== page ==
The developer behind a planned offshore wind farm on the south coast of England says it will look to see how it can “mitigate” the concerns of campaigners.

Questions have been raised about the impact the wind farm could have on the views and cultural significance of the area.

Navitus Bay Development has revised its plans – the farm will be smaller and further out – but local MP Richard Drax said they were still not sufficient.

The coastline is one of just eight in the world to be awarded World Heritage Site (WHS) status by Unesco, and concerns have been raised over whether the title would be revoked if the wind farm goes ahead.

The stretch of coastline gets its name due tot he 175 million years of geology which are visible in the rocks. It attracts around 16 million tourists every year.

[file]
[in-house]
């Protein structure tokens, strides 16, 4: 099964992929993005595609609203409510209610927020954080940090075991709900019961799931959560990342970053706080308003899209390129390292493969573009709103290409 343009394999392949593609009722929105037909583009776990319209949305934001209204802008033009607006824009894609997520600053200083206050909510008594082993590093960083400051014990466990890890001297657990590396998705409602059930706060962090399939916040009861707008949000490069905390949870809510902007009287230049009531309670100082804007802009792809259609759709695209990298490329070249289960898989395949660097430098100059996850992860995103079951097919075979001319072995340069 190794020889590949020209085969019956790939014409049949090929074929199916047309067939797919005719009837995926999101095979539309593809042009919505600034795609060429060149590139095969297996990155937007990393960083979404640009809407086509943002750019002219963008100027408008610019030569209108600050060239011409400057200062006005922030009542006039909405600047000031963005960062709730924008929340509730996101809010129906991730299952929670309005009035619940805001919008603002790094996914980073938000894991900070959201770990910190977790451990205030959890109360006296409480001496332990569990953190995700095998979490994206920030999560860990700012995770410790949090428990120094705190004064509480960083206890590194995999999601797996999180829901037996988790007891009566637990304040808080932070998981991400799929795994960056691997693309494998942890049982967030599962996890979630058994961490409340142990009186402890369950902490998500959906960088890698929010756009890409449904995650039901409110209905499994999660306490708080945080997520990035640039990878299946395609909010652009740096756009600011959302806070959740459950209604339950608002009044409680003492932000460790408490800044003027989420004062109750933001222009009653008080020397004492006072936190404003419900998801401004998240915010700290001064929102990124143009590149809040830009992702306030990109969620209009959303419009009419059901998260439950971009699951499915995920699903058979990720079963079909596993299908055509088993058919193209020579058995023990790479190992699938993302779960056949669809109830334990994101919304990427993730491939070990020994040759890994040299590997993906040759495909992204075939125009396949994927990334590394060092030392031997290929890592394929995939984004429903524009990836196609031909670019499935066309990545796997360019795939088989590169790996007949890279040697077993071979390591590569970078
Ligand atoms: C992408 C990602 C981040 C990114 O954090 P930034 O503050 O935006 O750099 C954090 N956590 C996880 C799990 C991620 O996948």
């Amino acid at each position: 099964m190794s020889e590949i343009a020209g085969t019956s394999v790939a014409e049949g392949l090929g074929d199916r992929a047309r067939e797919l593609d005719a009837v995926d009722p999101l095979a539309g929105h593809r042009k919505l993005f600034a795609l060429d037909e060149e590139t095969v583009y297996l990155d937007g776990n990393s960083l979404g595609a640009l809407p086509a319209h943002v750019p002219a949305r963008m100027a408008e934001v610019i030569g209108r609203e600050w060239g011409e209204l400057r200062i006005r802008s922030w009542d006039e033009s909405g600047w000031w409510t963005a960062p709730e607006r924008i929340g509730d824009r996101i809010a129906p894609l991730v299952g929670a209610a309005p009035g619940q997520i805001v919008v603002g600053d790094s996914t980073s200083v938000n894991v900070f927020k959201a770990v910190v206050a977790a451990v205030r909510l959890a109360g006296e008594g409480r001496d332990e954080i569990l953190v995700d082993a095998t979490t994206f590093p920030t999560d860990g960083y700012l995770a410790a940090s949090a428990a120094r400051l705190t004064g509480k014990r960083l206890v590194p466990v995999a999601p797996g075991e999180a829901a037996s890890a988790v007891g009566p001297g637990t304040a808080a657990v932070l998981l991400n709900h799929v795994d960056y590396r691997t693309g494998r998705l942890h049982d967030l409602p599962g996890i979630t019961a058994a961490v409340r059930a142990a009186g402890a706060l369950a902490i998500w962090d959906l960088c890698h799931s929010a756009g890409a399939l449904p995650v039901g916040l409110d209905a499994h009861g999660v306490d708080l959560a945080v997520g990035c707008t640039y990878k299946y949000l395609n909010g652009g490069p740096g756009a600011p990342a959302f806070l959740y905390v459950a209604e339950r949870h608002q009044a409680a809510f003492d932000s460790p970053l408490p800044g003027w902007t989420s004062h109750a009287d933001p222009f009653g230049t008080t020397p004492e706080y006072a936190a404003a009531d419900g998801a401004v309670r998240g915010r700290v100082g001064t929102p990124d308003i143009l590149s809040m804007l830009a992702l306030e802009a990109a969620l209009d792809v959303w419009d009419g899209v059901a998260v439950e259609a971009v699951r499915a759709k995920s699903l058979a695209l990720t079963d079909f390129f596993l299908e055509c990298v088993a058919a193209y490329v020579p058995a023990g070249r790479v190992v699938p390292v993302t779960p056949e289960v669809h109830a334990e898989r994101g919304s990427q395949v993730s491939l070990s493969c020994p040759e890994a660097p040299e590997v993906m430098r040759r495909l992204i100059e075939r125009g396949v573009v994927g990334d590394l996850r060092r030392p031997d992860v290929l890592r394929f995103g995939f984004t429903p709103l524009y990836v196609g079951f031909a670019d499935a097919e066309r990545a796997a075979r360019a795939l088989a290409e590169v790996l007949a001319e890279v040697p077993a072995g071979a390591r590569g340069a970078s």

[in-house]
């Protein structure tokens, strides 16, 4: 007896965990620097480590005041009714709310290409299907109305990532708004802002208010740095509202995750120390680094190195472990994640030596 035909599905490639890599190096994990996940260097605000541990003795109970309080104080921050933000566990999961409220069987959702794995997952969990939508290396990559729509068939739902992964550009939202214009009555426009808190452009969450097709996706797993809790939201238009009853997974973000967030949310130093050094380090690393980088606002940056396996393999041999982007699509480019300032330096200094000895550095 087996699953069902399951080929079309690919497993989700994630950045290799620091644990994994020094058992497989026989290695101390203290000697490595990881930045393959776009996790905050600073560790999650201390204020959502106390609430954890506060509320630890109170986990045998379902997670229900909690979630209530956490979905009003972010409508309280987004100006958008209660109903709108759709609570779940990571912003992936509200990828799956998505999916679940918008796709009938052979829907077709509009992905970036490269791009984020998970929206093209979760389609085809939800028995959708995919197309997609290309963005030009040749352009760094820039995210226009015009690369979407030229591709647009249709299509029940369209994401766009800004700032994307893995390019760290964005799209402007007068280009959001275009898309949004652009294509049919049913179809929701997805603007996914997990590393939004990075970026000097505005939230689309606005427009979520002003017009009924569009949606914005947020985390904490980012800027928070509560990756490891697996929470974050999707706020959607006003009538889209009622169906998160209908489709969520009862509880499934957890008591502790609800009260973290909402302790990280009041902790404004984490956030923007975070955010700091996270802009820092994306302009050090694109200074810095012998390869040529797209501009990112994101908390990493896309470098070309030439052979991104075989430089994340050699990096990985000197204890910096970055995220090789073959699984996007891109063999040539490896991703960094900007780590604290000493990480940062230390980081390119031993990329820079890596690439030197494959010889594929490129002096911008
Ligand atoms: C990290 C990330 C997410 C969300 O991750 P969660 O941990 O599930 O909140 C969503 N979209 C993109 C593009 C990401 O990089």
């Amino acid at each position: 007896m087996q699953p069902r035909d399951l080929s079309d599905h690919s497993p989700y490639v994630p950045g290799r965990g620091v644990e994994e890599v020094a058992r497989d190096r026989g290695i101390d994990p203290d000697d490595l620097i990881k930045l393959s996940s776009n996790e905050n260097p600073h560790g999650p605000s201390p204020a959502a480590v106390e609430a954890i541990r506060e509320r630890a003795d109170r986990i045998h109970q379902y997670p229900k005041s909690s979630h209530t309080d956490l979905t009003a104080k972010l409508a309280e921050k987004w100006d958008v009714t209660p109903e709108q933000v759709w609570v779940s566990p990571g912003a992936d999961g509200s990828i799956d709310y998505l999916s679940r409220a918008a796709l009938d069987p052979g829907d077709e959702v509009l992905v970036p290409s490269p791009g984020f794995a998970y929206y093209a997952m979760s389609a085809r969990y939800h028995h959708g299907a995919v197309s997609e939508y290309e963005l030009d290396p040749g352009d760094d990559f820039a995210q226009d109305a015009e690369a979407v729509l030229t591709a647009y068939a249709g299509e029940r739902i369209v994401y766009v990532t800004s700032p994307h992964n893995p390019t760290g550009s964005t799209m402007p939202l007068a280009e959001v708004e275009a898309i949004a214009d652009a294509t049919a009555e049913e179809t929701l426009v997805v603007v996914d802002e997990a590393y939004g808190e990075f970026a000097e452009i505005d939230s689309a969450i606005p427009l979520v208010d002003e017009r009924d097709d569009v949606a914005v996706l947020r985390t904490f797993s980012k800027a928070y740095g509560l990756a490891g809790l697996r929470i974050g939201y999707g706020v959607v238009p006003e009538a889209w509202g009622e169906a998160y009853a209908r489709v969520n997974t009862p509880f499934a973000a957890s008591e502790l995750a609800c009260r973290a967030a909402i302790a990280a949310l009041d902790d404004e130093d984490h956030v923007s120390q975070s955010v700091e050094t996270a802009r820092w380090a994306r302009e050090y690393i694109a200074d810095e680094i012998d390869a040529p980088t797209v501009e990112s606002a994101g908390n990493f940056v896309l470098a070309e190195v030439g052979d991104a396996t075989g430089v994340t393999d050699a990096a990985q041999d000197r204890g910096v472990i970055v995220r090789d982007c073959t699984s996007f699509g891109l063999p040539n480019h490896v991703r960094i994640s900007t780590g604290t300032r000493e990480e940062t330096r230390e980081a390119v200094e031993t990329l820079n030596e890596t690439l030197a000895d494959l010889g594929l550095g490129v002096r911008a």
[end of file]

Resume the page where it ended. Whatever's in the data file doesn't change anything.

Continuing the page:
The Navitus Bay project is a partnership between energy firms Eneco Wind (UK) and EDF. The construction of the wind farm could create 1,000 jobs and bring £100m to the local economy, the developers claim.

The firm have already proposed changes to the plans which will be opened again for public consultation in 2013. One such change includes limiting the number of turbines to 218 and ensuring they are only 200 metres high. Original plans were for 335 turbines up to 210 metres high.

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